Critical Thinking

in Public Schools and

the Potential Dangers of

Worldview Education

by Craig Rusbult, Ph.D.

      This page is Part 2 in a three-part series about worldviews-and-religion in public education — 1) Worldviews-Balance in Education explains why absence does not produce balance;  2) Potential Dangers of Worldview Education (this page);  3) Origins Education in Public Schools examines methods for teaching evolution, design, and creation — which in turn is part of broader explorations in Religion in Public Education and Worldview Education.

      Does absence produce balance?  As explained in Part 1, a common educational policy of "teaching only science" (or only history, or...) — with no mention of religion except perhaps in a condescending claim to fully "explain" it in terms of psychology and sociology, as a human construction — does not accomplish its stated goal of achieving a balanced treatment of religion.  On the other hand, "Do theists want theistic concepts to be explained by a teacher who might distort these ideas due to a lack of knowledge and skill, or by a skeptical nontheist who might try to persuade students against theistic beliefs?" {quoted from Part 1, re: Worldviews-Balance in Education}


      Accurate Understanding and Respectful Attitudes

      Students in my high school learned valuable lessons about understanding and attitudes from one of our favorite teachers, who sometimes held debates in his civics class.  On Monday he convinced us that "his side of the issue" was correct, but on Tuesday he made the other side look just as good.  After awhile we learned that, in order to get an accurate understanding, we should get the best information and arguments that all sides of an issue can claim as support.  We also learned respect, because we realized that even though we may have valid reasons for preferring one position, people on other sides of an issue may also have good reasons, both intellectual and ethical, for believing as they do.  {details of "understanding and attitudes" in my high school experience}

      Logical Evaluation: Is it a worthy goal for education?

      Most educators, including me, agree that two central goals of education are conceptual understanding and thinking skills, and a very important thinking skill is logical evaluation.  In addition to helping students understand concepts, a teacher should help students learn the skills and attitudes required for logical evaluation, for deciding whether a theory should be accepted, rejected, or viewed with an intermediate level of confidence.   { Usually this process of using logic is called critical thinking, but maybe we should change the name to evaluative thinking. }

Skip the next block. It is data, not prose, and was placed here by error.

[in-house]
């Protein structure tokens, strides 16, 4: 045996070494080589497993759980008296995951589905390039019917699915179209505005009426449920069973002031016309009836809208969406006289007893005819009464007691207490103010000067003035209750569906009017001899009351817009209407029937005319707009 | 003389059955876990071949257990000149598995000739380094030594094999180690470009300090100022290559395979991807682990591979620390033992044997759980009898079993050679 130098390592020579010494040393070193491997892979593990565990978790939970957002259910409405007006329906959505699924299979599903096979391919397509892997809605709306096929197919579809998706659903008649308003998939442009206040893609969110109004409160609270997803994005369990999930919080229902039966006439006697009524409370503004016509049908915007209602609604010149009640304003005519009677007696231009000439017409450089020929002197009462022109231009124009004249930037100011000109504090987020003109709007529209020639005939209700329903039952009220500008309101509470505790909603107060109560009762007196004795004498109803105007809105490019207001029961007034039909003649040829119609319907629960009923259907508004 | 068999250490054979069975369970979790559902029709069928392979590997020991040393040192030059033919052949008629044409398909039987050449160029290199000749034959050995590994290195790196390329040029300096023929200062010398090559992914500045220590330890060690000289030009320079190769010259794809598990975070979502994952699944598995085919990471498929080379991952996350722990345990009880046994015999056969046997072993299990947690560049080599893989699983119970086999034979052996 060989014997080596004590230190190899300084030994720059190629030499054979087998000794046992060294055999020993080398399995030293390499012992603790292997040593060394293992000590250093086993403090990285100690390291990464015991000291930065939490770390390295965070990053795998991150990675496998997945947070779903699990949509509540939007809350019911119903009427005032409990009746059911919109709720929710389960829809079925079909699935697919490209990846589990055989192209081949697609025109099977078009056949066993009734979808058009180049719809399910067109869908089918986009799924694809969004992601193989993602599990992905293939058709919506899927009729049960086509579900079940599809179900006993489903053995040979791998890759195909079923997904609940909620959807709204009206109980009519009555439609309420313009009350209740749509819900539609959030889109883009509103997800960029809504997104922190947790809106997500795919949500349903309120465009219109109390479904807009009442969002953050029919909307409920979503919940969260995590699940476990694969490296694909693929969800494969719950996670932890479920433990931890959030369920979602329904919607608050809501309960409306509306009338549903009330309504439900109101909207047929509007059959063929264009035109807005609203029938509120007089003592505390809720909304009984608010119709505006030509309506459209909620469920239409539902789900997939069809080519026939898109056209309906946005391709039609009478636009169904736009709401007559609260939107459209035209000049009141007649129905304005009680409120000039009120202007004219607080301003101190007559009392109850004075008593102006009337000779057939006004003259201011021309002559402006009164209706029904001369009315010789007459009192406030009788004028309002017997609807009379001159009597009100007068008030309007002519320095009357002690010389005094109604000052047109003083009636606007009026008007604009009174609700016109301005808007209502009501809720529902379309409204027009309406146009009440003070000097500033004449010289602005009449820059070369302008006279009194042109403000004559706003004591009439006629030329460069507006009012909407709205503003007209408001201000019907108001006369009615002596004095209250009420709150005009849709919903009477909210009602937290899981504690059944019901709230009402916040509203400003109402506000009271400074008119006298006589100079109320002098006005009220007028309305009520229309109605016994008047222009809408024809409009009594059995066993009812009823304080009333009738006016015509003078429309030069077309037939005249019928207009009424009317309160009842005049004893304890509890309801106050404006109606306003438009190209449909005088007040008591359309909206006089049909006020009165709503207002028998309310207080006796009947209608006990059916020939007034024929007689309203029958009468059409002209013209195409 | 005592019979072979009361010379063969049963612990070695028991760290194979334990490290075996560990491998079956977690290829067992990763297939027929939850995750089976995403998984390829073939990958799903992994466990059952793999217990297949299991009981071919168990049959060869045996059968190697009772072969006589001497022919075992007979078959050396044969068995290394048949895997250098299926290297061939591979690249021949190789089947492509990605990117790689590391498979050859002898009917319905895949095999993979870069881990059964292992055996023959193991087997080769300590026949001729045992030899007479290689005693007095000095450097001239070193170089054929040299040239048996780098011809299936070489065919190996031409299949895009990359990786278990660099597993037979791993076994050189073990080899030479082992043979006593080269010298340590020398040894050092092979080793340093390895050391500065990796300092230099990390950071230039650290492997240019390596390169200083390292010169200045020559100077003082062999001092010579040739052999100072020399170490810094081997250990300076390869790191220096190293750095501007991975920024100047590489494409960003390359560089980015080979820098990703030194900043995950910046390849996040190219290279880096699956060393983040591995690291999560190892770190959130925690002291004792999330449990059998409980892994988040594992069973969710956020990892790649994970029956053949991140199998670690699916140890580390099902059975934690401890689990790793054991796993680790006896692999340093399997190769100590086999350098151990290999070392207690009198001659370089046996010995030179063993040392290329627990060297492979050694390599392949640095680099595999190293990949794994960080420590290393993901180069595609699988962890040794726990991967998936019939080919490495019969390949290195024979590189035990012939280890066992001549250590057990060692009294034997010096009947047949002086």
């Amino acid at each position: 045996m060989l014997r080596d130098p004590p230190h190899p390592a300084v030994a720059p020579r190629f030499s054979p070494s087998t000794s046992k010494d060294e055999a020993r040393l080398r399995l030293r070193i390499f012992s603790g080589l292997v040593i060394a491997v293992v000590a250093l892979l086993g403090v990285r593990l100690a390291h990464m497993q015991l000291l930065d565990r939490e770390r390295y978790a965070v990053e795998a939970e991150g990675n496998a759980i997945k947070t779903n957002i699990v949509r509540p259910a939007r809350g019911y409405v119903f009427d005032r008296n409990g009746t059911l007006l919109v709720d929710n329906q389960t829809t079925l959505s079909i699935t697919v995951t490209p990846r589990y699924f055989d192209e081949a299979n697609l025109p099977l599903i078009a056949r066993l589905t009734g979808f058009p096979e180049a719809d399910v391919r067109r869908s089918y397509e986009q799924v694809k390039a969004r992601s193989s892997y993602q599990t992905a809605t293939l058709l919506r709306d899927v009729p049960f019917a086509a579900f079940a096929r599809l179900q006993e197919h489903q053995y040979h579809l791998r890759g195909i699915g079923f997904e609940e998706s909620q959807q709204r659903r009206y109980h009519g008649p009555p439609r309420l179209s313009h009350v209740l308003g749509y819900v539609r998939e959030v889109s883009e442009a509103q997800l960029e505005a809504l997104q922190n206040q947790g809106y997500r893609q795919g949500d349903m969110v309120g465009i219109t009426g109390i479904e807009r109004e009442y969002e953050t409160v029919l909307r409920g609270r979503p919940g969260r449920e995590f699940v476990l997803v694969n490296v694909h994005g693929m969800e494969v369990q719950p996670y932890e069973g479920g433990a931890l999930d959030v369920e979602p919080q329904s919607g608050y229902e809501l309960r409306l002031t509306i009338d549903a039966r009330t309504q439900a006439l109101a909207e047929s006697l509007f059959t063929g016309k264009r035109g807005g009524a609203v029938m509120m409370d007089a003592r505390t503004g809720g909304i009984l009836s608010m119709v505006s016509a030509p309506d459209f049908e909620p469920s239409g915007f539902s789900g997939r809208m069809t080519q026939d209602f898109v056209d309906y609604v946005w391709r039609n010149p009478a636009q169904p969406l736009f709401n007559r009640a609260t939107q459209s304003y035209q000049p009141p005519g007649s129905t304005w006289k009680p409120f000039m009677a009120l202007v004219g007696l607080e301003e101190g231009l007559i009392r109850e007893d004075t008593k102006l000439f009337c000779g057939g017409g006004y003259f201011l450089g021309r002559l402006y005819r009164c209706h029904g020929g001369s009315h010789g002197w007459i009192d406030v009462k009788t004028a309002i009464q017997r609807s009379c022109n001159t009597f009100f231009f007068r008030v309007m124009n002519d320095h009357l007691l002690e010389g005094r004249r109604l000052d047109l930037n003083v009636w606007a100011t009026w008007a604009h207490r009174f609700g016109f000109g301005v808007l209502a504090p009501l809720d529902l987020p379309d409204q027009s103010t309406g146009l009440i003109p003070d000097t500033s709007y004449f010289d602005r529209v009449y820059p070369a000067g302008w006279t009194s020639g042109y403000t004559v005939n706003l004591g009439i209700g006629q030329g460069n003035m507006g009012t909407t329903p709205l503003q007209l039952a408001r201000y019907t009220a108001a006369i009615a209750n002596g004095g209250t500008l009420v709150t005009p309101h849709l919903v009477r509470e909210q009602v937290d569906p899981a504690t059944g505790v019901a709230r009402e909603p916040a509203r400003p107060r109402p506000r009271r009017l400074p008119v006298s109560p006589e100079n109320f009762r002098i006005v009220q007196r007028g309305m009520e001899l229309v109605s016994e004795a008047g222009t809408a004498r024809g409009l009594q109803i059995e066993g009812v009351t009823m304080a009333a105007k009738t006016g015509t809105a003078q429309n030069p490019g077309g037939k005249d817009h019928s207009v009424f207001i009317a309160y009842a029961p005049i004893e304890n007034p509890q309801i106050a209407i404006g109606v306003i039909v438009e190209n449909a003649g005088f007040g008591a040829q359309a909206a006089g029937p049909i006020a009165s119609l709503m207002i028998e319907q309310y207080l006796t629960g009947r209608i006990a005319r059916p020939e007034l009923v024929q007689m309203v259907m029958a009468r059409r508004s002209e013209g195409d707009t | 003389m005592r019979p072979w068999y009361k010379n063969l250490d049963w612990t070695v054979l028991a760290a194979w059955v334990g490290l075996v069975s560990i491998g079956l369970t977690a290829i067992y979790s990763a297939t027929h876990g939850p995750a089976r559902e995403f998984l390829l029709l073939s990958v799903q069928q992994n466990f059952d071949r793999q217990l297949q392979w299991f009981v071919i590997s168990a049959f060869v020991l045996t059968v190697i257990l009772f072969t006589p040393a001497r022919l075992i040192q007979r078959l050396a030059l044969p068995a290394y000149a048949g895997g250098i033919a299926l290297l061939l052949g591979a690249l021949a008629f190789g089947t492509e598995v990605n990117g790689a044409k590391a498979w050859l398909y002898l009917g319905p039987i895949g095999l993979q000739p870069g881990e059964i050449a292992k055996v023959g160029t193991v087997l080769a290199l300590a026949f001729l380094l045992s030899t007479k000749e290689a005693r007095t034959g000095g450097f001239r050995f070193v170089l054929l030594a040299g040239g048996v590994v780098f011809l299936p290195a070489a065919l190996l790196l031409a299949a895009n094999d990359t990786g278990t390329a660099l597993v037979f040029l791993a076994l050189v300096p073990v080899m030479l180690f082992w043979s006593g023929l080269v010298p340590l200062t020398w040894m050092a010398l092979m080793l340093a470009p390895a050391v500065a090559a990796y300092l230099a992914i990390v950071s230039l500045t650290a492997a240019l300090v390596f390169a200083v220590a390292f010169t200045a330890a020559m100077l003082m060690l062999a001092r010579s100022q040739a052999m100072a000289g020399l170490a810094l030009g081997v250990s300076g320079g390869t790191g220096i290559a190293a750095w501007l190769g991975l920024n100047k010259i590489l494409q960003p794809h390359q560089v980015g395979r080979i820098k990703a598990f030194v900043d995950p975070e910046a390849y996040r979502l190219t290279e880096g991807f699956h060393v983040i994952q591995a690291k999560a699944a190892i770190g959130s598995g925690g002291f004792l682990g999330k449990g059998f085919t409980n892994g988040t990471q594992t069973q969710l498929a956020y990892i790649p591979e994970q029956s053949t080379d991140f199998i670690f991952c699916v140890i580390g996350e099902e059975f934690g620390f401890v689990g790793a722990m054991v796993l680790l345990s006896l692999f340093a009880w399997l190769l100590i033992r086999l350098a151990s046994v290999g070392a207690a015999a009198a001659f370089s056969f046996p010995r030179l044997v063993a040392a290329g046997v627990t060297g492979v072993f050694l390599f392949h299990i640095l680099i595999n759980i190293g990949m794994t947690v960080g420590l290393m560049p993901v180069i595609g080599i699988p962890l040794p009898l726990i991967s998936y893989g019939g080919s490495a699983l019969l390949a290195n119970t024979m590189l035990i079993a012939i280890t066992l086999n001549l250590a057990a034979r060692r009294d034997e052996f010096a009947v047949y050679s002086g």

Will critical thinking lead to postmodern relativism?

      When teaching about religion in a public school, all of us should agree that "reaching a conclusion" is not an acceptable goal.  But we should distinguish between goals for a class and for an individual student.  If a teacher claims that "since you cannot know for certain, you should avoid a conclusion," it would encourage a relativistic agnosticism in students.  But perhaps this can be avoided if a teacher explains that "since this is a public school I'm trying to be neutral, but each of you as an individual, outside school, can reach your own conclusion."
      As emphasized by advocates of teaching about religion in public schools, such as Charles Haynes and Warren Nord, appropriate training of teachers is essential, so they can learn effective strategies for remaining reasonably neutral, with a logically appropriate humility, while avoiding a mushy (or pushy) postmodern relativism.

      a clarification:  The intention of our civics teacher, and the conclusion of his students (including me), was not a postmodern relativism.  And this website is not postmodern.  It is dedicated to the rationality (and compatibility) of logic and faith.
      resources:  What is postmodernism?  If you're wondering, check Knowledge of Worldviews.  My views are summarized above and in three pages: Is there proof for the existence and actions of God? and Basic Concepts of Reality, Truth, and Theory and Should Philosophy of Science be Eks-Rated?

      Critical Thinking in Worldview Education

      As mentioned above, helping students improve their thinking skills is a worthy goal.  But when critical thinking is used in worldview education, is it always beneficial?
      At its best, when people and ideas are treated with respect, and views are expressed accurately, an interactive discussion of controversial issues usually produces high motivation, and helps students learn about important issues while developing their skills in critical thinking.  I still remember, with gratitude, the way a high school teacher changed my understanding and attitudes and the way I think.
      At its worst, however, interactive discussion can be an effective way for a teacher to persuade, to impose personal opinions on students.  In fact, open discussion, with critical thinking guided by the teacher, is often used as an instructional strategy in the conceptual change method that has become influential in science education during the past two decades.